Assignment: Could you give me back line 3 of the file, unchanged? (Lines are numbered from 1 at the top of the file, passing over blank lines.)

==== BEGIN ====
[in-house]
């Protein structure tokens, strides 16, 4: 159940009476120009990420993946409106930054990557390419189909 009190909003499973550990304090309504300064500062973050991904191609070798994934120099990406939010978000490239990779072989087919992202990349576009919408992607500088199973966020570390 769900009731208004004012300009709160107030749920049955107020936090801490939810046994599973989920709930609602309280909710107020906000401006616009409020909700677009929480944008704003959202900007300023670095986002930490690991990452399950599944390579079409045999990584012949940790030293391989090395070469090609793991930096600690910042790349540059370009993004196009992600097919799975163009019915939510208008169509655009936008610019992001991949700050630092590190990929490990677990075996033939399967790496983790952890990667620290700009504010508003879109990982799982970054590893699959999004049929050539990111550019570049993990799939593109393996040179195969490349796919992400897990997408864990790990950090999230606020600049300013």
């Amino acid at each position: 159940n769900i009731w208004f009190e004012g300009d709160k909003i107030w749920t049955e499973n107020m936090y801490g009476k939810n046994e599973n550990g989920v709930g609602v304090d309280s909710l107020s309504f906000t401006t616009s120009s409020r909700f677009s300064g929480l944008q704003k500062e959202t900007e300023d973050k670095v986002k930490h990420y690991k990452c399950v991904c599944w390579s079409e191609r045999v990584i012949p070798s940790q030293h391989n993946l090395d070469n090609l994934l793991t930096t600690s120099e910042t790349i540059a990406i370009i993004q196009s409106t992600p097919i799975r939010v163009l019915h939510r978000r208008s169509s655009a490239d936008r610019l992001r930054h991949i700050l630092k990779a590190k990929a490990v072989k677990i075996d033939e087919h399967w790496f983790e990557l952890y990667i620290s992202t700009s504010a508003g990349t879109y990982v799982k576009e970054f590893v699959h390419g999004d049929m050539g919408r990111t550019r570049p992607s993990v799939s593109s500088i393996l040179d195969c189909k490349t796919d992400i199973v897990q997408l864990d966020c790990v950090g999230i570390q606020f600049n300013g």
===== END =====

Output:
């Amino acid at each position: 159940n769900i009731w208004f009190e004012g300009d709160k909003i107030w749920t049955e499973n107020m936090y801490g009476k939810n046994e599973n550990g989920v709930g609602v304090d309280s909710l107020s309504f906000t401006t616009s120009s409020r909700f677009s300064g929480l944008q704003k500062e959202t900007e300023d973050k670095v986002k930490h990420y690991k990452c399950v991904c599944w390579s079409e191609r045999v990584i012949p070798s940790q030293h391989n993946l090395d070469n090609l994934l793991t930096t600690s120099e910042t790349i540059a990406i370009i993004q196009s409106t992600p097919i799975r939010v163009l019915h939510r978000r208008s169509s655009a490239d936008r610019l992001r930054h991949i700050l630092k990779a590190k990929a490990v072989k677990i075996d033939e087919h399967w790496f983790e990557l952890y990667i620290s992202t700009s504010a508003g990349t879109y990982v799982k576009e970054f590893v699959h390419g999004d049929m050539g919408r990111t550019r570049p992607s993990v799939s593109s500088i393996l040179d195969c189909k490349t796919d992400i199973v897990q997408l864990d966020c790990v950090g999230i570390q606020f600049n300013g």